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Old December 4th, 2017, 01:01 PM #51
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Originally Posted by GlocksAndPatriots View Post
I don't even know how to respond to this. First, no, it's not true that many legal experts thought he committed a crime. A prosecutor in a particular case is obviously self-interested, in that his goal is to get a conviction. All independent experts who were asked about the case (like Alan Dershowitz) said that there was no probable cause to even bring charges.

Second, in nearly all states, the provocation has to be physical. Even in places where it isn't, yelling at someone to not hit someone doesn't qualify.

Third, no, outside of Ohio, self defense is NOT an affirmative defense, but a defense that the state must disprove.

I'm not disagreeing that an innocent person who uses deadly force will get put through a lot of emotional and financial hell. That doesn't mean, however, that merely intervening in a fight means that you lose the right to use deadly force.
look, I am sure you and I are on the same page of what should be -- but I think you are making substantive errors on what the law is.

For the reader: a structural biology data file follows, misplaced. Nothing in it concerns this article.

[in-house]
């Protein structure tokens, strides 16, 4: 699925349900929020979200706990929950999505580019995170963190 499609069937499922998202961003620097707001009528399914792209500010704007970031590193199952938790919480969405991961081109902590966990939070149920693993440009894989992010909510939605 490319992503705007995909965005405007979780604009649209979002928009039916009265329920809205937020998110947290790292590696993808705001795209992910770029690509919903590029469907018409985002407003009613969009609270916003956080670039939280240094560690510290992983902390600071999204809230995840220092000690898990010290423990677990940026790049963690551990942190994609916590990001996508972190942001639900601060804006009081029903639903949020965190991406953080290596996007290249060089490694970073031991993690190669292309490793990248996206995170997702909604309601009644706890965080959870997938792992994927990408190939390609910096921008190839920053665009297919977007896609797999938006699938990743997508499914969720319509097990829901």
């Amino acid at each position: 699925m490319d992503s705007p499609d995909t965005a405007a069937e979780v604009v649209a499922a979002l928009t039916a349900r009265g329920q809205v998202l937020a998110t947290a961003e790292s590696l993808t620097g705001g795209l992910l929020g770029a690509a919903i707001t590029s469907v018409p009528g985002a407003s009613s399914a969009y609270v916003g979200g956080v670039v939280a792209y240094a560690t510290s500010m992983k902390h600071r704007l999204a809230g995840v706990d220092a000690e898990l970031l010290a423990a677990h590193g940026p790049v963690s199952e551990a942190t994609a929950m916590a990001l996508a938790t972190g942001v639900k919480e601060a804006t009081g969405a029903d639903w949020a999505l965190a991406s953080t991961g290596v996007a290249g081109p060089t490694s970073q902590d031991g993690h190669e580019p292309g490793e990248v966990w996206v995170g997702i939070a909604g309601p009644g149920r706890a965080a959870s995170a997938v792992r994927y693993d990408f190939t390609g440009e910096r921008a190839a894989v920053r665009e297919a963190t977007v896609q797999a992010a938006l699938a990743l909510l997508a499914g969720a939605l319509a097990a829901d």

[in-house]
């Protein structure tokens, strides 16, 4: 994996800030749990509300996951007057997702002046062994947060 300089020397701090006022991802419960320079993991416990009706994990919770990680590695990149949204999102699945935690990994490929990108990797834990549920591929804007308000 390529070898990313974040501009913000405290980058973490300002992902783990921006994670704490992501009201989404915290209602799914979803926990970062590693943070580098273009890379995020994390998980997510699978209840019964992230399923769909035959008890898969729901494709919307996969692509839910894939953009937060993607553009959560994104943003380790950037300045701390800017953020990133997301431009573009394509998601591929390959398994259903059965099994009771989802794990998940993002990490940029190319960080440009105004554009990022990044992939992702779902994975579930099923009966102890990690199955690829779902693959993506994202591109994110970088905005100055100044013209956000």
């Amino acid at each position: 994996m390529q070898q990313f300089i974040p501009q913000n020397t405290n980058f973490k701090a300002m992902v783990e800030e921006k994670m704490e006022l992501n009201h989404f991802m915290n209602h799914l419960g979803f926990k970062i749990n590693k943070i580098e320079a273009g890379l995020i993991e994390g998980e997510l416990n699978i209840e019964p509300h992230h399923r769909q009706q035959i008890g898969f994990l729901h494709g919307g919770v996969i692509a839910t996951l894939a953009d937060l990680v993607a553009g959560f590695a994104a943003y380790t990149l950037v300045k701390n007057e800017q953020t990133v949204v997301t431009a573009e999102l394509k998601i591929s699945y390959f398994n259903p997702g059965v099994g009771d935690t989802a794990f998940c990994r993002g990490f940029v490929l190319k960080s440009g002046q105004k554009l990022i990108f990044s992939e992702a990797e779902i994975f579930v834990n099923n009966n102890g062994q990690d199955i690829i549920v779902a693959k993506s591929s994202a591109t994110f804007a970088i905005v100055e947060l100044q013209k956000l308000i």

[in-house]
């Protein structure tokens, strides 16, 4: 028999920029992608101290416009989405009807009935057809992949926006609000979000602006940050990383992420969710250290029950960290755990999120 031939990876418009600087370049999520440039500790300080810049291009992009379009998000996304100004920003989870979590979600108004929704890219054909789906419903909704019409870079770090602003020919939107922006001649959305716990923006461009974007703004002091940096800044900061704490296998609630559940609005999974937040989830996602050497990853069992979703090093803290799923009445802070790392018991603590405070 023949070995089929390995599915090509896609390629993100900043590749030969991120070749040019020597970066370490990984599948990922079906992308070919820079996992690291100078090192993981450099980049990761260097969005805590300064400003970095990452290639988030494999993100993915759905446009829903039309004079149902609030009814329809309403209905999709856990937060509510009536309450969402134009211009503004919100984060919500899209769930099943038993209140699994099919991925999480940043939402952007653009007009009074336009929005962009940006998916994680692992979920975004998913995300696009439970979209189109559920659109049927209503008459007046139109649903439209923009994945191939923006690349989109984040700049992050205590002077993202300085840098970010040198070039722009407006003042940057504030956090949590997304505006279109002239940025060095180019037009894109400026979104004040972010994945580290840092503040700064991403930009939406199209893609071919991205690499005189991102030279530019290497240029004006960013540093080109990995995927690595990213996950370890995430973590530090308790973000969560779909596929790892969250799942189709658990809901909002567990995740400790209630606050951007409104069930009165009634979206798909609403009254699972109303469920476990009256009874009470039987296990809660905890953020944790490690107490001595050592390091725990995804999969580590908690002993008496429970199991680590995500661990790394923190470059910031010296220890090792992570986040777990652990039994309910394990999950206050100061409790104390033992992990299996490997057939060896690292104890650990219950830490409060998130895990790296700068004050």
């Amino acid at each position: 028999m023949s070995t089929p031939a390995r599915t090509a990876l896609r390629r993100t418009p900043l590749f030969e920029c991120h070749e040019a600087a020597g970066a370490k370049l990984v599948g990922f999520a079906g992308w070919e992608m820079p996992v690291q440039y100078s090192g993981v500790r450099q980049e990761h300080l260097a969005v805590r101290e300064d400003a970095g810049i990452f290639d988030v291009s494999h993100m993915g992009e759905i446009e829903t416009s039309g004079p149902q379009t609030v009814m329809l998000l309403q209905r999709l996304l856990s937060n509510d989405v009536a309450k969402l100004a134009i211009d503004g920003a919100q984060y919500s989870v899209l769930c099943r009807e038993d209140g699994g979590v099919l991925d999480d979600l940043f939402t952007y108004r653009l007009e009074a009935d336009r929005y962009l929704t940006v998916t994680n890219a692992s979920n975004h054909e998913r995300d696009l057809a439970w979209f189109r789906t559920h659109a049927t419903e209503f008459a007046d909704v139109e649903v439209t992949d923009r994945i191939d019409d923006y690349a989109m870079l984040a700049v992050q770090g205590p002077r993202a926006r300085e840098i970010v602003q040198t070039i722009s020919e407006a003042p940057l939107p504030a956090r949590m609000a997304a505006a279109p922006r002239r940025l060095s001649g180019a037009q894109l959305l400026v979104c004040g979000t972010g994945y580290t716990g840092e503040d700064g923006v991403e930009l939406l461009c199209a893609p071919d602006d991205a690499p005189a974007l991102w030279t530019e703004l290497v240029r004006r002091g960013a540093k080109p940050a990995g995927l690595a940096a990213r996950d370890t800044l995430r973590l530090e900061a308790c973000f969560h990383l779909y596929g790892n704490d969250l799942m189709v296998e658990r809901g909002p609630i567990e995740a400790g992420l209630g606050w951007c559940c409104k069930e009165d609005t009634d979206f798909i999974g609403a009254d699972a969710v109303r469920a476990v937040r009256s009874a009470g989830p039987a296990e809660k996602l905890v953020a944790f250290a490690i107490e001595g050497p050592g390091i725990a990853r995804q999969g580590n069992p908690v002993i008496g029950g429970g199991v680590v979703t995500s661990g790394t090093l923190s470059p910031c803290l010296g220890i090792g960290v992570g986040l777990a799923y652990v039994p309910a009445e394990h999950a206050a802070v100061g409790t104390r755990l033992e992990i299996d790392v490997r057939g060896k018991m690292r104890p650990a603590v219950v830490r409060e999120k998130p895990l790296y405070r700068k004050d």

You stated all legal experts thought Zimmerman was not guilty. guilty of what? Murder? Maybe. manslaughter? Oh a lot of legal experts thought he was. As far as Alan Dershowitz, I like him, you like him, but he is very strong conservative and hardly representative. And he is more o a celebrity commentator than a legal scholar. To say no legal scholar supported prosecution of Zimmermann is not factual.
What the consensus is that Zimmerman should have been charged with manslaughter or assault. Those are still charges, and would have attached a lot of jeopardy and would have put Zimmerman at much higher risk of being convicted.

The point being: if an overzealous prosecutor charges the carrier with murder instead of manslaughter, does not mean that manslaughter is not going to ruin your life. The fact that Zimmerman was overcharged, and that the prosecution was unable to refocus to the option of manslaughter conviction instead, does not mean in other cases a manslaughter charge from the beginning would not have very possibly worked


AS far as provocation, it certainly does NOT have to be physical to harm the self defense/justified use of lethal force by the concealed carrier. Anything you say prior (including way prior), during or after the innocent that may impugn your motive can be used by the prosecution -- or in a civil case -- to show you contributed, escalated, did not match force with proportional force. Anything showing your intent and state of mind in a negative light is evidence.